2
+ Dy 3βu2 uxy + 6βα uxy (uxx + uyy ) = 0
3
2
2
Dt tu2 − α2 xu + Dx t( 2α
u
−
β(u
−
u
x
y ) + 2βu(uxx + uyy ))
3
2β
1
− x(u2 + 2β
u
)
+
u
−
D
2β(tu
u
+
xuxy ) = 0
y
x y
α xx
α x
α
Methods for Computing Conservation Laws
•
Use the Lax pair L and A, satisfying [L, A] = 0.
If L = Dx + U, A = Dt + V then Vx − Ut + [U, V ] = 0.
L̂ = T LT −1 gives the densities, Â = T AT −1 gives
the fluxes.
•
Use Noether’s theorem (Lagrangian formulation)
to generate conservation laws from symmetries
(Ovsiannikov, Olver, Sarlet, and many others).
•
Integrating factor methods (Anderson, Bluman,
Anco, Cheviakov, Wolf, etc.) require solving
ODEs (or PDEs).
Proposed Algorithmic Method
•
Density is linear combination of scaling invariant
terms (in the jet space) with undetermined
coefficients.
•
Compute Dt ρ with total derivative operator.
•
Use variational derivative (Euler operator) to
express exactness.
•
Solve a (parametrized) linear system to find the
undetermined coefficients.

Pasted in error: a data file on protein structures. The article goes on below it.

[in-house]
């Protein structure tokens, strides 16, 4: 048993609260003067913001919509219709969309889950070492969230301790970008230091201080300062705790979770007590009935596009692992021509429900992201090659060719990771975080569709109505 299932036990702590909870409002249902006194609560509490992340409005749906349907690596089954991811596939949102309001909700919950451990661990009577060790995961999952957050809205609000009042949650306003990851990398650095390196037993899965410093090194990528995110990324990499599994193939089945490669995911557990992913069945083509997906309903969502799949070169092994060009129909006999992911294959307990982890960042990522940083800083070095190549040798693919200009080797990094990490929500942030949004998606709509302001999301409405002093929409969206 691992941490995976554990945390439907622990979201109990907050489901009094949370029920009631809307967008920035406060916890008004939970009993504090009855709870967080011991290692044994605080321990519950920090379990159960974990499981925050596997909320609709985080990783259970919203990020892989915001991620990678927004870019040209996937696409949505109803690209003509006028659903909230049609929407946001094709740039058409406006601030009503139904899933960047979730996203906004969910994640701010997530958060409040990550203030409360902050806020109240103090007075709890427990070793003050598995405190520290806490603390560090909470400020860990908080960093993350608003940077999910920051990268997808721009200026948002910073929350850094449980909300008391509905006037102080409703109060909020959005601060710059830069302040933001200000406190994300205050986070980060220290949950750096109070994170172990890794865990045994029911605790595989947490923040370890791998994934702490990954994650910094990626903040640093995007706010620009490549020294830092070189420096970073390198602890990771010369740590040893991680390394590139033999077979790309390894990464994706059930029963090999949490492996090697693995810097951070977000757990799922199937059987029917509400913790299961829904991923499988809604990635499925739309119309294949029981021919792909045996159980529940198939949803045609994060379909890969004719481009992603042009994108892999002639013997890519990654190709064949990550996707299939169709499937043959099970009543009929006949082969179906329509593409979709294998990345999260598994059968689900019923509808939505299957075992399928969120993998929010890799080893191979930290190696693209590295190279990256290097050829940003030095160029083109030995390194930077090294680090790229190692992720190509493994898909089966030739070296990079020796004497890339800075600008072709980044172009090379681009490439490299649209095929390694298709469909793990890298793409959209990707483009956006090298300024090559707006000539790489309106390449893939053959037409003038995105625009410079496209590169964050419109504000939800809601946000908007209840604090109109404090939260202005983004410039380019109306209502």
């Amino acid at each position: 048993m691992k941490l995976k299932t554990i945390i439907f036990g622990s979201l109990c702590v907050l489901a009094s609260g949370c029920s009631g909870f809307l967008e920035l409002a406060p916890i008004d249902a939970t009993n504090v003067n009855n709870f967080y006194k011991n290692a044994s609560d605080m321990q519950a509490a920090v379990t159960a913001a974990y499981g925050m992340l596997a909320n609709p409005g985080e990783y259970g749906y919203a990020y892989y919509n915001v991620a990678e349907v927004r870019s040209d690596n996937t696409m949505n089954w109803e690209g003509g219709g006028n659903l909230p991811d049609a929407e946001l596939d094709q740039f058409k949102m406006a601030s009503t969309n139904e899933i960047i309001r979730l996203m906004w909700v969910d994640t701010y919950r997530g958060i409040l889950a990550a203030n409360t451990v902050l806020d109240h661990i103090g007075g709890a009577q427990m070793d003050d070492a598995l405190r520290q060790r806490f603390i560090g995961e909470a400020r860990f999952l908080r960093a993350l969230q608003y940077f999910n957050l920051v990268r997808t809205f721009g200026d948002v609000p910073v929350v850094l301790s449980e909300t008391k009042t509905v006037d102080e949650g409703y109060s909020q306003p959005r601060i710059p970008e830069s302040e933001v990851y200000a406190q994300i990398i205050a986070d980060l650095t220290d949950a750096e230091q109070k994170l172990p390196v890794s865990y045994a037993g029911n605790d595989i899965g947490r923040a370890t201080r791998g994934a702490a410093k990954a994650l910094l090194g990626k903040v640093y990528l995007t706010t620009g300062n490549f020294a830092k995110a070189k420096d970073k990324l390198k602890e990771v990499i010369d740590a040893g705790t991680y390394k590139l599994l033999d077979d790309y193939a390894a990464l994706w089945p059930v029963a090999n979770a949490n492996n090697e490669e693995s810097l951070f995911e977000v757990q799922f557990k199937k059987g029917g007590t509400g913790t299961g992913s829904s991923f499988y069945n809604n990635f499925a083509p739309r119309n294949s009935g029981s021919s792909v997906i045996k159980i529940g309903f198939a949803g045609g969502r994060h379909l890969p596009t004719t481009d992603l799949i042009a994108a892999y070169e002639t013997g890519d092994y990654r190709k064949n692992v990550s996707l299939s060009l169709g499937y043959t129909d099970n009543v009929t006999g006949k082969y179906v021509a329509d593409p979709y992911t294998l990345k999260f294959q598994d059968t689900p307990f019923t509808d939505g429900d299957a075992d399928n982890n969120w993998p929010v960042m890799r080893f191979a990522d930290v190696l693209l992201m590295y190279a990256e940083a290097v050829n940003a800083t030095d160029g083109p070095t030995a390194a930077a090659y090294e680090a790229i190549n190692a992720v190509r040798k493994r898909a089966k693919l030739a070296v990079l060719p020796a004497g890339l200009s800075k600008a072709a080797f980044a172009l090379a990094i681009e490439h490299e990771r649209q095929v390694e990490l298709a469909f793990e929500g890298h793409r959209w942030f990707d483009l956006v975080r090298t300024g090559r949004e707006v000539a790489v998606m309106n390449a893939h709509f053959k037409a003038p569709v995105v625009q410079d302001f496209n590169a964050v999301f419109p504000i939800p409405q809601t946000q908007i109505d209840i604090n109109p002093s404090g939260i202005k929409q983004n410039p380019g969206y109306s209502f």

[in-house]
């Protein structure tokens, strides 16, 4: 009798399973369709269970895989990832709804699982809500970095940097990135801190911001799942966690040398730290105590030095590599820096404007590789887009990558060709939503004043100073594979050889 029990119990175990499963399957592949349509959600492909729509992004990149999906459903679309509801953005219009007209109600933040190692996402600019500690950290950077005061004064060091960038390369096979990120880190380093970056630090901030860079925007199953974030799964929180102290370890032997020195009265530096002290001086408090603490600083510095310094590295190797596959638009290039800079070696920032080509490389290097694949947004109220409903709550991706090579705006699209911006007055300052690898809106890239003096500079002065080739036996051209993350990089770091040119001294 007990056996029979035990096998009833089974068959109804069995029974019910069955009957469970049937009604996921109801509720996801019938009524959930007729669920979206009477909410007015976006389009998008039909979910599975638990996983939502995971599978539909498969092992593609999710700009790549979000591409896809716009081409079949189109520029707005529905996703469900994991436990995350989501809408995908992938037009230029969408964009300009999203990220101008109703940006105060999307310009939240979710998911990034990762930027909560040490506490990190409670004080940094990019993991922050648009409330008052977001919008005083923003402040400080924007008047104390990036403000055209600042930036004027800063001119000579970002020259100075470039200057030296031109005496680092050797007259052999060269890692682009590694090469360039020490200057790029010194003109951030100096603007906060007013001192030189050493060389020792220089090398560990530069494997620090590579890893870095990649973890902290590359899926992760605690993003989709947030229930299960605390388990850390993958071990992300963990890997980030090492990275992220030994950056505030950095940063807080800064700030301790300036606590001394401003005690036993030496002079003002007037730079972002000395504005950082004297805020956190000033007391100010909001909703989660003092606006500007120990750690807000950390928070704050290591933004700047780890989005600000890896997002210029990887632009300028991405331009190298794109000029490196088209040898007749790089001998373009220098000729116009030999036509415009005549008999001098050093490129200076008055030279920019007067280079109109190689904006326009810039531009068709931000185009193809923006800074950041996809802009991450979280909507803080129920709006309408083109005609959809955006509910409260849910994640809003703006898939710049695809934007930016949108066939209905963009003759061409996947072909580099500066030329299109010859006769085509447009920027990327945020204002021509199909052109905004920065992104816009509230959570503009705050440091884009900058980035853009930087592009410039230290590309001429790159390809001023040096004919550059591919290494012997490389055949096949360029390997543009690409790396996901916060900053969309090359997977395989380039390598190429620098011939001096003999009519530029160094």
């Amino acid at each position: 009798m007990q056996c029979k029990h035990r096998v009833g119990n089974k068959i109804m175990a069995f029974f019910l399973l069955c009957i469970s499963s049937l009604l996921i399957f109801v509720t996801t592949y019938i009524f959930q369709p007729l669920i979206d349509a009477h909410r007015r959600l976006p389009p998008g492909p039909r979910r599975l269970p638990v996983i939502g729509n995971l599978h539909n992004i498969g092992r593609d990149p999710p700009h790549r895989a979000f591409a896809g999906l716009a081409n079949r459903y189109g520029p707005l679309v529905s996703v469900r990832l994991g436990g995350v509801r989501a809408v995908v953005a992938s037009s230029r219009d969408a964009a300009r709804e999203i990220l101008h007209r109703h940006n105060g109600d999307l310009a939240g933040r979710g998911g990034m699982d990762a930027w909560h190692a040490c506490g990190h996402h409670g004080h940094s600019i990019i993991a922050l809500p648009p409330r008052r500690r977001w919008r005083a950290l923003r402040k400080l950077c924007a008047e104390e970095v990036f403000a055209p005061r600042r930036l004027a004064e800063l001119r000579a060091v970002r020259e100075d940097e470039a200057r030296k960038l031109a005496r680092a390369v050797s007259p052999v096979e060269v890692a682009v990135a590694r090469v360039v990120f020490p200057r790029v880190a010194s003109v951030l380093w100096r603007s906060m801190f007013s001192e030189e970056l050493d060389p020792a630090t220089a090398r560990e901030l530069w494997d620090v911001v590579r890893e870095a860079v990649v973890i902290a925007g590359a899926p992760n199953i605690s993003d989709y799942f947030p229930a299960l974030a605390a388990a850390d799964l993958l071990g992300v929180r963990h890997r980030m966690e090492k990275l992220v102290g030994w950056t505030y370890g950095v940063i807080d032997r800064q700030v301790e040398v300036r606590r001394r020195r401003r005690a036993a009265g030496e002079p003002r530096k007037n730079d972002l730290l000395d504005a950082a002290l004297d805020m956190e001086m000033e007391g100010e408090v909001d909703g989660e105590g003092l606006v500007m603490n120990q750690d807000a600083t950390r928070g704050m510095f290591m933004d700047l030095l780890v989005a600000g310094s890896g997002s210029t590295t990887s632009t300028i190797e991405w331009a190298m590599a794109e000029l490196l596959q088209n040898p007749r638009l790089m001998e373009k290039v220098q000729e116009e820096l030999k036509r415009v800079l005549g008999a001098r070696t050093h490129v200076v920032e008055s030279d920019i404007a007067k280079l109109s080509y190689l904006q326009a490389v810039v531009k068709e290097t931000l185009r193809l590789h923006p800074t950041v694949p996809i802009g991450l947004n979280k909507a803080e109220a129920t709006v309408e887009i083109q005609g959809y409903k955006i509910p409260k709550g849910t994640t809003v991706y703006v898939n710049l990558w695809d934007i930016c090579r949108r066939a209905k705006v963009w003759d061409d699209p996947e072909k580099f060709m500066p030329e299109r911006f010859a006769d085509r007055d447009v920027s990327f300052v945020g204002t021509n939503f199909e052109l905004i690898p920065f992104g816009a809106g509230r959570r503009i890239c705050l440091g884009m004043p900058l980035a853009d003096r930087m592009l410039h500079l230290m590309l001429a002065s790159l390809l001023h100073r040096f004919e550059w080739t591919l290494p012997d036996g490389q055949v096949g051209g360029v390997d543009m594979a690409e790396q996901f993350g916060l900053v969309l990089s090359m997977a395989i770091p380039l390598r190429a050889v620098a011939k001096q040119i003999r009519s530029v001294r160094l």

•
Use the homotopy operator to compute the flux
(invert Dx or Div).
•
Work with linearly independent pieces in finite
dimensional spaces.
•
Use linear algebra, calculus, and variational
calculus (algorithmic).
•
Implement the algorithm in Mathematica.
Software Demonstration
Notation – Computations on the Jet Space
•
Independent variables x = (x, y, z)
•
Dependent variables u = (u(1) , u(2) , . . . , u(j) , . . . , u(N ) )
In examples: u = (u, v, θ, h, . . .)
•
∂k u
Partial derivatives ukx = ∂xk ,
∂5u
Examples: uxxxxx = u5x = ∂x5
∂6u
uxx yyyy = u2x4y = ∂x2 y4
•
u(M ) represents all components of u and all its
partial derivatives up to order M.
•
Differential functions
Example: f = uvvx + x2 u3x vx + ux vxx
ukx ly =
∂ k+l u
,
∂xk y l
etc.
Tools from the Calculus of Variations
•
Definition:
A differential function f is a exact iff f = DivF.
Special case (1D): f = Dx F.
•
Question: How can one test that f = DivF ?
•
Theorem (exactness test):
f = Div F iff Lu(j) (x) f ≡ 0, j = 1, 2, . . . , N.